Turkey’s top business group warns against Internet censorship

Turkey’s top business group warns against Internet censorship

Turkey’s top business group warns against Internet censorship

TÜSİAD Chair Muharrem Yılmaz. DHA Photo

Turkey’s top business group has warned that a government-led bill to increase control over the Internet is worrying and the planned regulations might lead to wide censorship on the Internet.

In a written statement released today, the Turkish Industry and Business Association (TÜSİAD) noted the issues of freedom of speech, intellectual property and personal secrecy on the Internet should be delicately handled.

The TÜSİAD noted access to thousands of websites has been blocked since Law No. 5651, widely known as the Internet Law of Turkey, came into effect in July, 2007.

“The law, which results in limiting the individual’s fundamental rights and freedoms, has also been subject to a ‘rights violation’ ruling of the European Court of Human Rights,” the statement read. “In such a situation, the planned amendments to the law are concerning and will increase censorship on the Internet. The draft should be cleared of articles that could harm the fundamental rights and freedoms and the Internet economy that is growing every day.”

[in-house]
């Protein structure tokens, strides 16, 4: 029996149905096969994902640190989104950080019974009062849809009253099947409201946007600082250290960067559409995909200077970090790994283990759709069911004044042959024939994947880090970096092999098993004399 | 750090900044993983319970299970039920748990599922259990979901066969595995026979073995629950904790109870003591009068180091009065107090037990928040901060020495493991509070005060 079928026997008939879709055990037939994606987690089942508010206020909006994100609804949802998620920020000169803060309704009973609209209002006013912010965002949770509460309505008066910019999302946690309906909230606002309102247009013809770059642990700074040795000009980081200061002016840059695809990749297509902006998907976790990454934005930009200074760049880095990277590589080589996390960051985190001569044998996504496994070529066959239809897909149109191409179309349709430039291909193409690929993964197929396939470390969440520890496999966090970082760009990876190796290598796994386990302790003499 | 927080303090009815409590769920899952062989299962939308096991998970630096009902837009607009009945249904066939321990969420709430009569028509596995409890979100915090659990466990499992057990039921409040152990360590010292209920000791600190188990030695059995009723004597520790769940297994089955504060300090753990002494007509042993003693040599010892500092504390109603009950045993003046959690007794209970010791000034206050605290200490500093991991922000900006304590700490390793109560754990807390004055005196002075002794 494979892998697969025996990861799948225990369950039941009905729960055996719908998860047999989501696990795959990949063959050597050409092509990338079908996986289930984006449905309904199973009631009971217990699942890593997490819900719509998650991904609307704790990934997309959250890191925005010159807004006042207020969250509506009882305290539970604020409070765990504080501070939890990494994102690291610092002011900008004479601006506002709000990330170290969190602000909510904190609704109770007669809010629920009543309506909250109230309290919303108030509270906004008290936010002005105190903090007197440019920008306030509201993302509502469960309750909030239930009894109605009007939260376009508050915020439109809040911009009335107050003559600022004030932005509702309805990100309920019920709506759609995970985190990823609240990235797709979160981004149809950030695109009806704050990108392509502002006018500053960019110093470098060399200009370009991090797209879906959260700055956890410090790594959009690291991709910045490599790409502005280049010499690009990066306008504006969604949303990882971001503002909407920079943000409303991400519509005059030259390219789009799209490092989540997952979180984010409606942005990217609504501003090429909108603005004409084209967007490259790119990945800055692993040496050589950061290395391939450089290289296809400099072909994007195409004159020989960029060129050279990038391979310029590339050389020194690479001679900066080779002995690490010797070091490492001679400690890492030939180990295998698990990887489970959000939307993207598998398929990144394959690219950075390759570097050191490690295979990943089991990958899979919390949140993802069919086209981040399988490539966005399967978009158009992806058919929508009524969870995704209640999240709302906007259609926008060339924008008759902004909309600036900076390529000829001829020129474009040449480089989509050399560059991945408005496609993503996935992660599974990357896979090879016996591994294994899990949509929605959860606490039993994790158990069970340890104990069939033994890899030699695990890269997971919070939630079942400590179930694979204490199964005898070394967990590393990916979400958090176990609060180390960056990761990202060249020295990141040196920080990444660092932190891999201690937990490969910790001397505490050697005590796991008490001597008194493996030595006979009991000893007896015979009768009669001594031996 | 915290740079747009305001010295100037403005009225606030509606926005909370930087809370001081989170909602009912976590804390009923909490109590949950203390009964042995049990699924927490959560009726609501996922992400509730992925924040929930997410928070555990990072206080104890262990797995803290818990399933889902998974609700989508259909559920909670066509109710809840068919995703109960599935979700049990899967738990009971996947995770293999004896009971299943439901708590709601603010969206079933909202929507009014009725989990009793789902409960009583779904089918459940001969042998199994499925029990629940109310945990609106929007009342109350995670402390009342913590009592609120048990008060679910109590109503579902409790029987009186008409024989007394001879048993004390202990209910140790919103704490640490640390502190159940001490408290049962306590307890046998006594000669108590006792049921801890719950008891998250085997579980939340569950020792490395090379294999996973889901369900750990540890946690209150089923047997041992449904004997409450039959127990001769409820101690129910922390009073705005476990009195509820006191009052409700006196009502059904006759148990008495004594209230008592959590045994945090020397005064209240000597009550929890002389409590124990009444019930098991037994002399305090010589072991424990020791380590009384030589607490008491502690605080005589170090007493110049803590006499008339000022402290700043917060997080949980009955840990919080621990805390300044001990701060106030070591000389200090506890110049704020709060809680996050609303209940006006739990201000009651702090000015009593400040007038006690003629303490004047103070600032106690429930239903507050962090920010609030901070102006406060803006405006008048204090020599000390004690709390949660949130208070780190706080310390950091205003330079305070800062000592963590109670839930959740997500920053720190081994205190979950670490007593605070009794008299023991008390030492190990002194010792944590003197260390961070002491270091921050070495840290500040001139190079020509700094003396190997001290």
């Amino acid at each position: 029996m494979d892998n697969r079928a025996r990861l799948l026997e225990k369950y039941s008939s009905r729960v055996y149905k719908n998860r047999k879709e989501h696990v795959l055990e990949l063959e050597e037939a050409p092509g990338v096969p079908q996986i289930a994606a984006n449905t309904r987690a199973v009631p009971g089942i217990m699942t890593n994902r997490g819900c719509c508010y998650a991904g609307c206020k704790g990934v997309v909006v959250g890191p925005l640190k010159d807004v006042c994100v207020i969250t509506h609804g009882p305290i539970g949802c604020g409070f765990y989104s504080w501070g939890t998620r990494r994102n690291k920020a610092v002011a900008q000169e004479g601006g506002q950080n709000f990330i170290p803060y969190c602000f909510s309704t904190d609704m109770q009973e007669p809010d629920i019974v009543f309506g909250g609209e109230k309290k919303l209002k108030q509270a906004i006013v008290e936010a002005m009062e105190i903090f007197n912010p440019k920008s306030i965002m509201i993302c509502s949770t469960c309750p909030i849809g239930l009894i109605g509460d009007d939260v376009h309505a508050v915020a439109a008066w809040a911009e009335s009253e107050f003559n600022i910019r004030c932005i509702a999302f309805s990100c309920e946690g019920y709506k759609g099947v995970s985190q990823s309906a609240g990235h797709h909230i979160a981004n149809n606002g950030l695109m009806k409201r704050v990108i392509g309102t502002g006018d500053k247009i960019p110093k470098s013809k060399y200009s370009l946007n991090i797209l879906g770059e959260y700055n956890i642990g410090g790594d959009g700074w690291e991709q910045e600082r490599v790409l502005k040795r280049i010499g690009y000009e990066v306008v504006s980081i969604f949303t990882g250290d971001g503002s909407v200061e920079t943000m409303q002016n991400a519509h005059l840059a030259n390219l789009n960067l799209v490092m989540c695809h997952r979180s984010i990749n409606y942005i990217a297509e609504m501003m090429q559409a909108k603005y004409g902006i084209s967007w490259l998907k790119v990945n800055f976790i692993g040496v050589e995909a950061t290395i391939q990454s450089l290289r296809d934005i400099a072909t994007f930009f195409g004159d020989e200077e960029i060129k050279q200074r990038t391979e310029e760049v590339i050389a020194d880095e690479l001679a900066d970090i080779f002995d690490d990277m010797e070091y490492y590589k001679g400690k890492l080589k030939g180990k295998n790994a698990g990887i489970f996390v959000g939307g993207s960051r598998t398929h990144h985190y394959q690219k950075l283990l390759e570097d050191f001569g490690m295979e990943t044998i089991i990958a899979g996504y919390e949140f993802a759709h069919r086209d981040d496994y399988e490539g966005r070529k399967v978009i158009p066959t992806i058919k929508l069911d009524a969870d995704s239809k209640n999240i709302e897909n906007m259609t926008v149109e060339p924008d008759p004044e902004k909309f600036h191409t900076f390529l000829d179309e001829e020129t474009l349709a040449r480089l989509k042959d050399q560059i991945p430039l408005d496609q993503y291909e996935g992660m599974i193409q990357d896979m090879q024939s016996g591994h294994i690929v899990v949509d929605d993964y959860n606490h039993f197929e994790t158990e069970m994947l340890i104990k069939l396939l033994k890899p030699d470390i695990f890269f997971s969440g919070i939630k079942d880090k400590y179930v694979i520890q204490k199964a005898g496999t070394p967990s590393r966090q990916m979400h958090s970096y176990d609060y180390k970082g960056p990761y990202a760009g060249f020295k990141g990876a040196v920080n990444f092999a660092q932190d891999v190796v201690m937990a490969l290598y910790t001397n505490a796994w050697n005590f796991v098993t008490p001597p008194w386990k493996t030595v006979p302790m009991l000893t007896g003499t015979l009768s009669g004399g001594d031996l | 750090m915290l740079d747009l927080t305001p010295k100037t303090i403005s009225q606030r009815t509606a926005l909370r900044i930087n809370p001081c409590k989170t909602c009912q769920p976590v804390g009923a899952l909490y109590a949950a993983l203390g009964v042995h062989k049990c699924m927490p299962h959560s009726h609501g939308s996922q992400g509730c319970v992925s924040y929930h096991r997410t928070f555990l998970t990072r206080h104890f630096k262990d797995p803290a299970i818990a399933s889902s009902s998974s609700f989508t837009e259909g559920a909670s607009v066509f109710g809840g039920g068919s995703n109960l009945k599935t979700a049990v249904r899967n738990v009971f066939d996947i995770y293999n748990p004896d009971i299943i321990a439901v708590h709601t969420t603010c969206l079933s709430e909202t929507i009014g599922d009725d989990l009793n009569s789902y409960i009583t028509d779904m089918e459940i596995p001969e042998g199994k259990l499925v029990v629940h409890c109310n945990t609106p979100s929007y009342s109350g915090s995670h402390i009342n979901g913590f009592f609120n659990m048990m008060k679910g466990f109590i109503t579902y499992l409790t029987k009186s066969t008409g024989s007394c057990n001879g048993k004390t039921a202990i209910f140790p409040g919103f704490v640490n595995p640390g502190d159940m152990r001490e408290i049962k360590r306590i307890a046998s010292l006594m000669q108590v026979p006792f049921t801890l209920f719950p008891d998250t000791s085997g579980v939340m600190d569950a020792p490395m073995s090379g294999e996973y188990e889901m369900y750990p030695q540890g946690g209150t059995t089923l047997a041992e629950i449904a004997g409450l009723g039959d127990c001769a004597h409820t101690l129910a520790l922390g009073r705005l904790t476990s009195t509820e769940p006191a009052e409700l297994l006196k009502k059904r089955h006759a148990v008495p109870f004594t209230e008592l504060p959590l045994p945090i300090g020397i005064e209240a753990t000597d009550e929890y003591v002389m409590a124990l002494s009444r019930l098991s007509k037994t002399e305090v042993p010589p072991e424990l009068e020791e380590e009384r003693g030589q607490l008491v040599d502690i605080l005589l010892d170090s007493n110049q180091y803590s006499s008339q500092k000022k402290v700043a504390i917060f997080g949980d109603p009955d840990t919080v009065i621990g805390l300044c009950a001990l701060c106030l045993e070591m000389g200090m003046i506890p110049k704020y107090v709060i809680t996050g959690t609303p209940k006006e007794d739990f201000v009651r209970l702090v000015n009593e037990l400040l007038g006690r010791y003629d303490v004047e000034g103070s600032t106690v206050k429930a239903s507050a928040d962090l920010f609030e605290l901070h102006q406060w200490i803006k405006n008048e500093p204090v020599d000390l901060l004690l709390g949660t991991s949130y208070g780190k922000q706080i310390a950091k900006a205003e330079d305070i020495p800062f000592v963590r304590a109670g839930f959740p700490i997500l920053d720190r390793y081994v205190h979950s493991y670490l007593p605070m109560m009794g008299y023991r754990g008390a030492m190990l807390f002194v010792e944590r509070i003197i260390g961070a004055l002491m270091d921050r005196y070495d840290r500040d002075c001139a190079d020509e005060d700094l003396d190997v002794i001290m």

Some articles added to an omnibus bill submitted to Parliament last week will permit authorities to limit access to the Internet and monitor all actions by individuals online and keep such records for two years.

Three articles about Internet usage were concealed within a longer draft bill on the Family and Social Policy Ministry’s organizational structure and responsibilities. The draft law will permit officials to limit keywords more easily, meaning access to videos on video-sharing websites such as YouTube that include keywords deemed problematic by Turkish authorities will be blocked.

All individuals’ Internet records, including details about what sites they have visited, which words they have searched for on the web and what activity they have engaged in on social networking websites, will be kept for one or two years, according to the draft law.

Web providers will also be forced to become members of a new Internet union to be formed under the control of government.

The TÜSİAD noted debating the Internet, which has significant importance in access to information and the distribution of knowledge, with the reflexes of banning contradicts the country’s target of creating an information society. “We expect Parliament to improve the draft by consulting with civil society organizations, academics and partners of the Internet ecosystem,” the business group said in the statement.